So, how about the possible added complexity as I mentioned in my previous blog.  Well, it turns out to be less of a fuss as it could have become;

Daggerboard changes based on wind and water conditions; within one and the same boat builder this is not occurring though some (e.g. bimare) allow to put straigth and curved boards in the casing, depending on the conditions but, to my knowledge, no other builder is making any straight boards anymore.  Also, each boat builder has its model of curved board, hence no possibility to start swapping board designs …

Adjustment of vertical or horizontal rake of the boards; as I mentioned previously, this possibility is offered on some boats but, at least at the Europeans, I did not see anyone change this  so I wouldn’t be surprised it is disappearing again (for something different?).  The horizontal rake is actually quite easy to adjust, just stand a bit more to the front (or the back) in trapeze and the board will either lift a bit more, have a neutral effect or make the hull be sucked more into the water (when standing too much in front for example).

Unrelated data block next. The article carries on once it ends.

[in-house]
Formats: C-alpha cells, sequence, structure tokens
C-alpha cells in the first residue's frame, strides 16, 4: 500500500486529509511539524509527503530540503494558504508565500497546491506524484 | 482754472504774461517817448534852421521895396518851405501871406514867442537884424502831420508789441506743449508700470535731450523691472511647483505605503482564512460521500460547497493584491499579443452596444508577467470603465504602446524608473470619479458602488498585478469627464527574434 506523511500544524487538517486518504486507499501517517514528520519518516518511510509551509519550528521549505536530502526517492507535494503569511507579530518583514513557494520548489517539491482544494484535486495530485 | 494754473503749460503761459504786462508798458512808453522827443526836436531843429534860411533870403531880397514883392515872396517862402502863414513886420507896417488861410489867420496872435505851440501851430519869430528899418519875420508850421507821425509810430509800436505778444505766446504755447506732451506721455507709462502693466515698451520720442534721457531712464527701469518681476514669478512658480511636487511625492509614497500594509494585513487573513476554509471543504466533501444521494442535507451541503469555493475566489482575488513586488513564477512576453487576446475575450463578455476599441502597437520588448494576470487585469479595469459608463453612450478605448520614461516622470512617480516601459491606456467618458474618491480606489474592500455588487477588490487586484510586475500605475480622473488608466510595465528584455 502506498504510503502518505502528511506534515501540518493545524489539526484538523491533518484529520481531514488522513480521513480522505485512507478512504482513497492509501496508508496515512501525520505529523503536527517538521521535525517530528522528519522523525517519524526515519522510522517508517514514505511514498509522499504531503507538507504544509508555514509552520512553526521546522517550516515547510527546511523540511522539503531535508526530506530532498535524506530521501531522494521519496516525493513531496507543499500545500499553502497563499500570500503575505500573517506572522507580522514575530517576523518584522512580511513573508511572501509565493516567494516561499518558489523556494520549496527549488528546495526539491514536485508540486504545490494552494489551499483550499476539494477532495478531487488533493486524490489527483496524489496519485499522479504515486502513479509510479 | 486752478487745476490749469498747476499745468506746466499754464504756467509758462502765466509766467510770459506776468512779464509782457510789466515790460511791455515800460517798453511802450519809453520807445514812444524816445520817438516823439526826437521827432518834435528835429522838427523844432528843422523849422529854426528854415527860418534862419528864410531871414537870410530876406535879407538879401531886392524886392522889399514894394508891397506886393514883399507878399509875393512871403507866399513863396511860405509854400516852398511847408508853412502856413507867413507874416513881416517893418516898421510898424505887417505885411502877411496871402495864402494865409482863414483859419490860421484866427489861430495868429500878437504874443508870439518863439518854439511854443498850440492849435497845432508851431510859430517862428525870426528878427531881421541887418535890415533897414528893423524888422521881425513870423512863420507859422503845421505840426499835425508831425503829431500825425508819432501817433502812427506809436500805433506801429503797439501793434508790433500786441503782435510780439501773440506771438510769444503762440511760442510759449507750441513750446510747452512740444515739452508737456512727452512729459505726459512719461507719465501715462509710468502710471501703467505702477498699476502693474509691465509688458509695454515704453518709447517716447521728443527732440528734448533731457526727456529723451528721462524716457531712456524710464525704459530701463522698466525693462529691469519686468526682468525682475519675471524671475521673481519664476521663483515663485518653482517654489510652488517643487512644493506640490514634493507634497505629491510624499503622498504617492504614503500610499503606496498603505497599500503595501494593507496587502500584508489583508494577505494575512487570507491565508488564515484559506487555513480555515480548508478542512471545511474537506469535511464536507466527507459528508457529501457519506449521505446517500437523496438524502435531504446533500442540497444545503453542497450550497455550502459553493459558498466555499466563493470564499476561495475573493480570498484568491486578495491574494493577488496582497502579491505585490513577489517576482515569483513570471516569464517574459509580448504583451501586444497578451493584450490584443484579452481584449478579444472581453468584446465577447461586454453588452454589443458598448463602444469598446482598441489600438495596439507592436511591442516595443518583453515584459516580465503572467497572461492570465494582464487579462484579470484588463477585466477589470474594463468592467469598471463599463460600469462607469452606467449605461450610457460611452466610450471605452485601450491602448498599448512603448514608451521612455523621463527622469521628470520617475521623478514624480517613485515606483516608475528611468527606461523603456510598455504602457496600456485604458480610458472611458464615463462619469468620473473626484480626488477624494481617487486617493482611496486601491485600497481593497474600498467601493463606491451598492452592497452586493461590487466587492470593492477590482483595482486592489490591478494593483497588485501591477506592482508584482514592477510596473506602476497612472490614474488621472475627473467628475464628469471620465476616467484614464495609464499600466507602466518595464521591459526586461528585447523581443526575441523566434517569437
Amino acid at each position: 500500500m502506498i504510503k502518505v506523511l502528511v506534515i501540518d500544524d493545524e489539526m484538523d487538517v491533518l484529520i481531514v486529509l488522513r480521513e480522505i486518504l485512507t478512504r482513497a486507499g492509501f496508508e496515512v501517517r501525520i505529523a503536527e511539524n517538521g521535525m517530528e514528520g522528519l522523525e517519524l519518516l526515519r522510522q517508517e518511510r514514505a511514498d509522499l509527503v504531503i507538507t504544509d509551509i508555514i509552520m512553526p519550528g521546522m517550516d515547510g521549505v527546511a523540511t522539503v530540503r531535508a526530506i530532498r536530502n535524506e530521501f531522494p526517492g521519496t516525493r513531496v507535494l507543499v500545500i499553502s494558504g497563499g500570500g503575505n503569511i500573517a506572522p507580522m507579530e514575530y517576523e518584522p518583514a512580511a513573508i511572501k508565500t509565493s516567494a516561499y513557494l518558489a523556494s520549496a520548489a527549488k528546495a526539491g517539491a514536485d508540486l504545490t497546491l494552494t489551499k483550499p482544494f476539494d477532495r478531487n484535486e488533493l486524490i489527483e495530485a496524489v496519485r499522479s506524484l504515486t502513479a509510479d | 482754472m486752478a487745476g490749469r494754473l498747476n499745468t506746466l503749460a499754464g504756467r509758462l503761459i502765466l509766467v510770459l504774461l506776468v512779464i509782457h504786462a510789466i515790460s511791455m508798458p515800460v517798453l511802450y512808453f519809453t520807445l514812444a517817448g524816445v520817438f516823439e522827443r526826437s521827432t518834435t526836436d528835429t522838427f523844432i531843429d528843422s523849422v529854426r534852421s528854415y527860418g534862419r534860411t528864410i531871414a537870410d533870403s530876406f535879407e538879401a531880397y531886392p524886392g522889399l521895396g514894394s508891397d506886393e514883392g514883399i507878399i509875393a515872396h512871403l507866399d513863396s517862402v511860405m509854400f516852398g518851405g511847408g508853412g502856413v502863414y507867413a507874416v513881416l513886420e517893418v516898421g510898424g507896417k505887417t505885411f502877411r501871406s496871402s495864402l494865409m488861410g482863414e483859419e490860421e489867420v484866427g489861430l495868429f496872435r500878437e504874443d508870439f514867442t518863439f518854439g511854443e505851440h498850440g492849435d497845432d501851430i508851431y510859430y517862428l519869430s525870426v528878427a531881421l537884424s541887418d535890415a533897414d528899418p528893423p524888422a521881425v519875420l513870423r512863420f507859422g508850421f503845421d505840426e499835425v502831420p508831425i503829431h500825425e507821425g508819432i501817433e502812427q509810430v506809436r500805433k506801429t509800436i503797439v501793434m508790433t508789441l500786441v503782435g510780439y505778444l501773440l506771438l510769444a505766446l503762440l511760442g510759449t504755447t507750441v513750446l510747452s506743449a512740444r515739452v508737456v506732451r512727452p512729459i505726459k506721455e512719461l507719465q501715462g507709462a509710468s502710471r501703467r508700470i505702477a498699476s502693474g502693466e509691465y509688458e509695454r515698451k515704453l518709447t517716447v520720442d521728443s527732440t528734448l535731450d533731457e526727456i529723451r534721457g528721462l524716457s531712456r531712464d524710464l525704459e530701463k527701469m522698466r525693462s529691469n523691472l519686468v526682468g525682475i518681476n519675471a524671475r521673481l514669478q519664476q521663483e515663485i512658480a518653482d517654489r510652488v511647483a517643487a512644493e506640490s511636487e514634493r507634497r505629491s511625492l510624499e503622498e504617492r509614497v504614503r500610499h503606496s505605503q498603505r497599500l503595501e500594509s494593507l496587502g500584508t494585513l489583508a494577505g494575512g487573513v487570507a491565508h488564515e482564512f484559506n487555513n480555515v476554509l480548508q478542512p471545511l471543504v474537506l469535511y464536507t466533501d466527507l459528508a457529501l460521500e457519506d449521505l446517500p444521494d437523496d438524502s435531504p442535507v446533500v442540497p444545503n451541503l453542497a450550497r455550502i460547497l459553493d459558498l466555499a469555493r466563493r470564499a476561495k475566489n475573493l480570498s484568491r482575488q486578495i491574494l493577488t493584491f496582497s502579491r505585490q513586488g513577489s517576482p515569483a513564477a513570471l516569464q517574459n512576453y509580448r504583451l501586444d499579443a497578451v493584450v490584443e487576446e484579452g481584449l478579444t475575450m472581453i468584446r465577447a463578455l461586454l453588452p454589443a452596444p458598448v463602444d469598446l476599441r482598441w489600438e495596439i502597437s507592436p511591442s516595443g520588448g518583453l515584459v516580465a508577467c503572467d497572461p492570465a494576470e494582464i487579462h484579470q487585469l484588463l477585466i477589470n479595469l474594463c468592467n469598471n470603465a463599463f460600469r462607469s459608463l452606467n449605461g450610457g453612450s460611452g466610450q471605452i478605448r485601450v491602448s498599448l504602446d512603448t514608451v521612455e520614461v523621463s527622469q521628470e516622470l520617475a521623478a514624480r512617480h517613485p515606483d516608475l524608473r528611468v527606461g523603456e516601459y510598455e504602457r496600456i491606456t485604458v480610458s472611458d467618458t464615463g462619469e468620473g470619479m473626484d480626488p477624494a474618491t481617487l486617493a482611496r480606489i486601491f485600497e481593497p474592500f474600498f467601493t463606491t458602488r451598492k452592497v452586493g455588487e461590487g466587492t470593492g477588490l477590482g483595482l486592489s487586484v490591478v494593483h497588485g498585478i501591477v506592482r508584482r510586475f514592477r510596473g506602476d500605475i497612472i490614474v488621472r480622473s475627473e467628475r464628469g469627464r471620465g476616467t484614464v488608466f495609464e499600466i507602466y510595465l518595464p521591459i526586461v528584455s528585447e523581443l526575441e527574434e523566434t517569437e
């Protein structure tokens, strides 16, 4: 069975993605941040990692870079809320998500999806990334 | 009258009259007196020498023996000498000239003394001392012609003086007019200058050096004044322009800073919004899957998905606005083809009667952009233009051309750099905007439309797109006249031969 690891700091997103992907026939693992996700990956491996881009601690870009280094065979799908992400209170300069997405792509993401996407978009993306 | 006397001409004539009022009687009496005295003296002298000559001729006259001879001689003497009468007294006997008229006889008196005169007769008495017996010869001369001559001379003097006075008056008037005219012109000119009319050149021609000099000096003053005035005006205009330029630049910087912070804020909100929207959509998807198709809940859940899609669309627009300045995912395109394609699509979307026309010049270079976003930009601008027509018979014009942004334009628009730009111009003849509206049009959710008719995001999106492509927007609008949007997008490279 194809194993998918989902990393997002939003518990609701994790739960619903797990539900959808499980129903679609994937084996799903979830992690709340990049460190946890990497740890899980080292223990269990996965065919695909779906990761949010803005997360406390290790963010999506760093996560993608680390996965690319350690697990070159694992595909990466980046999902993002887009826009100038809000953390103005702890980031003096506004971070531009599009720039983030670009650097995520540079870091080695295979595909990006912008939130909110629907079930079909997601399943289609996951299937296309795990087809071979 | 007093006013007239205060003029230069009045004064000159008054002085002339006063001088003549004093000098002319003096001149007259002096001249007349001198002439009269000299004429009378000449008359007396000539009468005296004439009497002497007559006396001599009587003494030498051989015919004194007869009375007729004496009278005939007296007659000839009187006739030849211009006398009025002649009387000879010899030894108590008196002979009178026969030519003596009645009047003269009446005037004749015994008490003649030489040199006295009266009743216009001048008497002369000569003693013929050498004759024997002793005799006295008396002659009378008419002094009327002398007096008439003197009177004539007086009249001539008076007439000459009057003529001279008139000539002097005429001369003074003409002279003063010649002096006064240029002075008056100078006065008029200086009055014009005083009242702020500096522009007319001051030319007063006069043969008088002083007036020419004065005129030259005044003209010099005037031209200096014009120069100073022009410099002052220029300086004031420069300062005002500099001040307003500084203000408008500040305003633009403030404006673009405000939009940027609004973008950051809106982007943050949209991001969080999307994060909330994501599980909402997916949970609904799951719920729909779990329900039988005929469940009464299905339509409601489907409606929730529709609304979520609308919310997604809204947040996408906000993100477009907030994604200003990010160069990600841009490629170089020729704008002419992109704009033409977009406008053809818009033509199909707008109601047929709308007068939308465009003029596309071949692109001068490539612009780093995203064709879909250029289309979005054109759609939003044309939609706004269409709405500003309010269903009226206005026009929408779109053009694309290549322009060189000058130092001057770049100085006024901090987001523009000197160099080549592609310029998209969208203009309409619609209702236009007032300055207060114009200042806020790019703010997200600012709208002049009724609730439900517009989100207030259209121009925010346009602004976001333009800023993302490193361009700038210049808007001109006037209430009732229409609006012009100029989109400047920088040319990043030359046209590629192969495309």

Curveboard design;  this is rather fixed now per boat builder as each make their own boards.  I can’t dwell any further as I know too little about board design differences between boats except that my board seems to be working very very well, this has been checked at the European and other championships and also when racing at sea (a better test for such boards J).

When sailing my new A-class I get certain sensations back that I had lost for too long; planning as if you were on a Laser, that is what the curved boards (in combination with all the rest of the developments on/of the boat) give you, with the same sense of challenging nature’s equilibrium all the time.  This is only applicable when sailing in over 10/11 knots of wind (high 3, low 4 bft depending on sea condition), below that wind, the curved boards hardly seem to have any effect, if at all.  In fact, between 1 and (low) 3 bft I put my boards up when going downwind as I always did in the past and it works best like that I think.

 So, all in all, the A-class catamaran is still my chouchou and curved boards, along with the new mast designs, sail designs and hull shapes have now proven to be significantly better than the Flyer1/2 type of A-classes.  My proof of that is the results I am getting when sailing multi-class (handicap) races about which I will be writing another article soon.

Happy sailing!


(*) beginning 2012 I bought a Vision A-class with a medium Saarberg mast and a Landenberger contender MAXX aramid sail.

Dernière mise à jour : ( 02-09-2012 )